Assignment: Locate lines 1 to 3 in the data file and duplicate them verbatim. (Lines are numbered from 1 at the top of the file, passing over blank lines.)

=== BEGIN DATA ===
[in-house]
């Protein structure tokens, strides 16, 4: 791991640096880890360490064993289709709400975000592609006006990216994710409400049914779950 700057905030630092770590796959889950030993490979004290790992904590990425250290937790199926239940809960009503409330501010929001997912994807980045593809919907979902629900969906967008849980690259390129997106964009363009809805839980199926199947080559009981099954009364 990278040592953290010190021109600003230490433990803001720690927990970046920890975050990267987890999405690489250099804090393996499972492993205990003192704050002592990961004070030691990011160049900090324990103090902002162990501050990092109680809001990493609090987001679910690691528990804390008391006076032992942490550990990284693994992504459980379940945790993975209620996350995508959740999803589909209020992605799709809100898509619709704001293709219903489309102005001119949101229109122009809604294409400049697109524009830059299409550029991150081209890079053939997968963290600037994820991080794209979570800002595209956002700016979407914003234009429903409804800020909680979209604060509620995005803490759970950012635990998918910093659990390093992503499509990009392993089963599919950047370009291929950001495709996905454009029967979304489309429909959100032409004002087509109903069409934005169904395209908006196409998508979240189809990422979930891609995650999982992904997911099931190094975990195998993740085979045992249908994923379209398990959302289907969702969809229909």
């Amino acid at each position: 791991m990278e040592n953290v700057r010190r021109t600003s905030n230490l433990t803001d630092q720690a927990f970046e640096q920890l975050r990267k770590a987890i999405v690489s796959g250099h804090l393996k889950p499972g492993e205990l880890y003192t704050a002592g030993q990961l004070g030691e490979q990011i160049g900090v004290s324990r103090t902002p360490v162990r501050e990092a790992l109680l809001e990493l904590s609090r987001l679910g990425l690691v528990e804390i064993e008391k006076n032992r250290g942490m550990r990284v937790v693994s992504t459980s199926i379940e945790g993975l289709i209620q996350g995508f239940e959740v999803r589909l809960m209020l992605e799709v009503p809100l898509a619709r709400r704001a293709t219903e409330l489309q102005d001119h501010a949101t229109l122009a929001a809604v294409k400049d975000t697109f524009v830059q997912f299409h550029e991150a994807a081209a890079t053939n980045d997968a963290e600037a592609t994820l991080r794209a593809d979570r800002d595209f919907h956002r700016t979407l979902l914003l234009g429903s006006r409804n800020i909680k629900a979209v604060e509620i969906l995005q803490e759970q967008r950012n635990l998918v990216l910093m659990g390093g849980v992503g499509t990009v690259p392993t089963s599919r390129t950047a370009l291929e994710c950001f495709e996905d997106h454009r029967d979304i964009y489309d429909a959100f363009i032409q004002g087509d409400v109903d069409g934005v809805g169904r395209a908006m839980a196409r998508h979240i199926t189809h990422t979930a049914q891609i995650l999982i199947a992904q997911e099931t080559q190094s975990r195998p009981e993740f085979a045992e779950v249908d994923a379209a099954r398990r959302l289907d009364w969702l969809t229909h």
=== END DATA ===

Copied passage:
[in-house]
């Protein structure tokens, strides 16, 4: 791991640096880890360490064993289709709400975000592609006006990216994710409400049914779950 700057905030630092770590796959889950030993490979004290790992904590990425250290937790199926239940809960009503409330501010929001997912994807980045593809919907979902629900969906967008849980690259390129997106964009363009809805839980199926199947080559009981099954009364 990278040592953290010190021109600003230490433990803001720690927990970046920890975050990267987890999405690489250099804090393996499972492993205990003192704050002592990961004070030691990011160049900090324990103090902002162990501050990092109680809001990493609090987001679910690691528990804390008391006076032992942490550990990284693994992504459980379940945790993975209620996350995508959740999803589909209020992605799709809100898509619709704001293709219903489309102005001119949101229109122009809604294409400049697109524009830059299409550029991150081209890079053939997968963290600037994820991080794209979570800002595209956002700016979407914003234009429903409804800020909680979209604060509620995005803490759970950012635990998918910093659990390093992503499509990009392993089963599919950047370009291929950001495709996905454009029967979304489309429909959100032409004002087509109903069409934005169904395209908006196409998508979240189809990422979930891609995650999982992904997911099931190094975990195998993740085979045992249908994923379209398990959302289907969702969809229909």
């Amino acid at each position: 791991m990278e040592n953290v700057r010190r021109t600003s905030n230490l433990t803001d630092q720690a927990f970046e640096q920890l975050r990267k770590a987890i999405v690489s796959g250099h804090l393996k889950p499972g492993e205990l880890y003192t704050a002592g030993q990961l004070g030691e490979q990011i160049g900090v004290s324990r103090t902002p360490v162990r501050e990092a790992l109680l809001e990493l904590s609090r987001l679910g990425l690691v528990e804390i064993e008391k006076n032992r250290g942490m550990r990284v937790v693994s992504t459980s199926i379940e945790g993975l289709i209620q996350g995508f239940e959740v999803r589909l809960m209020l992605e799709v009503p809100l898509a619709r709400r704001a293709t219903e409330l489309q102005d001119h501010a949101t229109l122009a929001a809604v294409k400049d975000t697109f524009v830059q997912f299409h550029e991150a994807a081209a890079t053939n980045d997968a963290e600037a592609t994820l991080r794209a593809d979570r800002d595209f919907h956002r700016t979407l979902l914003l234009g429903s006006r409804n800020i909680k629900a979209v604060e509620i969906l995005q803490e759970q967008r950012n635990l998918v990216l910093m659990g390093g849980v992503g499509t990009v690259p392993t089963s599919r390129t950047a370009l291929e994710c950001f495709e996905d997106h454009r029967d979304i964009y489309d429909a959100f363009i032409q004002g087509d409400v109903d069409g934005v809805g169904r395209a908006m839980a196409r998508h979240i199926t189809h990422t979930a049914q891609i995650l999982i199947a992904q997911e099931t080559q190094s975990r195998p009981e993740f085979a045992e779950v249908d994923a379209a099954r398990r959302l289907d009364w969702l969809t229909h």